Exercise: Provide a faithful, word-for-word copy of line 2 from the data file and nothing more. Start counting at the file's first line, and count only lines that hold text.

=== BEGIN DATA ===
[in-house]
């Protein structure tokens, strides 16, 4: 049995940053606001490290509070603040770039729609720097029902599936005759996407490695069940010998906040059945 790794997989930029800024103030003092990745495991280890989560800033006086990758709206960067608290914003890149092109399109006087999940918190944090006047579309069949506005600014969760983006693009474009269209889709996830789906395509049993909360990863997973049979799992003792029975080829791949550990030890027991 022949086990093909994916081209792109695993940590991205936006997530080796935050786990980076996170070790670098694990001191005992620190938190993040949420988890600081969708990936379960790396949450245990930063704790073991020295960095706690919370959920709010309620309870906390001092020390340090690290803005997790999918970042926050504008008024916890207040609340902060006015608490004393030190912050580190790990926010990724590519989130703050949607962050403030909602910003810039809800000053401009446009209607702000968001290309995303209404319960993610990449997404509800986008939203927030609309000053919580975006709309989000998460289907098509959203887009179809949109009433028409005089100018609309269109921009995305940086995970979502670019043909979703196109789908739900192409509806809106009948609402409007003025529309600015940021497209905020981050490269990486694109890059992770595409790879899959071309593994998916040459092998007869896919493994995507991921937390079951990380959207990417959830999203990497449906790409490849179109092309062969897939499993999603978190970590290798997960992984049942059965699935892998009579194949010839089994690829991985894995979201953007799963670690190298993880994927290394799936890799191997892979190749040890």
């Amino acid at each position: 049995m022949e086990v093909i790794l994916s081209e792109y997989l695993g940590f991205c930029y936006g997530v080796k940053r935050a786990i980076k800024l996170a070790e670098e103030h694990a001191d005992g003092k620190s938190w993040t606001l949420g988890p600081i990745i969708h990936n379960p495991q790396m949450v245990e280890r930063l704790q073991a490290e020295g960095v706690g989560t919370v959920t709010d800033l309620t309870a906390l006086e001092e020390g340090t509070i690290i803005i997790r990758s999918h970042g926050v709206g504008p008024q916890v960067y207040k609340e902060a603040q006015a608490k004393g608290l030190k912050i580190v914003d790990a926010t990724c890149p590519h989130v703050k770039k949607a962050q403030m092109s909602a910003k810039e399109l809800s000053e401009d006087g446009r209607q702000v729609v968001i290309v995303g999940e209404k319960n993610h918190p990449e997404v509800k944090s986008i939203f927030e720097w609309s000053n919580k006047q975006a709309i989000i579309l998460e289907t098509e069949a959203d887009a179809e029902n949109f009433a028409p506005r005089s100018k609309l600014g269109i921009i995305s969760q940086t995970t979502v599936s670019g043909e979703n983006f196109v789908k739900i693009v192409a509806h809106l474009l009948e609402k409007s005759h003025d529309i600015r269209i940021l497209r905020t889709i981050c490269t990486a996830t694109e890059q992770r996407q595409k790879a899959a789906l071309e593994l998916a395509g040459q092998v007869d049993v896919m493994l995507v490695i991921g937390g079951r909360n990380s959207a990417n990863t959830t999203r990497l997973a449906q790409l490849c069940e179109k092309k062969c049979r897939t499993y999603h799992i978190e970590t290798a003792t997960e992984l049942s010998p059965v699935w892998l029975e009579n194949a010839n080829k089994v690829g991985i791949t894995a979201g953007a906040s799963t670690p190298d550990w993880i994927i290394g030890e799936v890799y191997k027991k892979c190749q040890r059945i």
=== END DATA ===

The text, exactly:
């Protein structure tokens, strides 16, 4: 049995940053606001490290509070603040770039729609720097029902599936005759996407490695069940010998906040059945 790794997989930029800024103030003092990745495991280890989560800033006086990758709206960067608290914003890149092109399109006087999940918190944090006047579309069949506005600014969760983006693009474009269209889709996830789906395509049993909360990863997973049979799992003792029975080829791949550990030890027991 022949086990093909994916081209792109695993940590991205936006997530080796935050786990980076996170070790670098694990001191005992620190938190993040949420988890600081969708990936379960790396949450245990930063704790073991020295960095706690919370959920709010309620309870906390001092020390340090690290803005997790999918970042926050504008008024916890207040609340902060006015608490004393030190912050580190790990926010990724590519989130703050949607962050403030909602910003810039809800000053401009446009209607702000968001290309995303209404319960993610990449997404509800986008939203927030609309000053919580975006709309989000998460289907098509959203887009179809949109009433028409005089100018609309269109921009995305940086995970979502670019043909979703196109789908739900192409509806809106009948609402409007003025529309600015940021497209905020981050490269990486694109890059992770595409790879899959071309593994998916040459092998007869896919493994995507991921937390079951990380959207990417959830999203990497449906790409490849179109092309062969897939499993999603978190970590290798997960992984049942059965699935892998009579194949010839089994690829991985894995979201953007799963670690190298993880994927290394799936890799191997892979190749040890």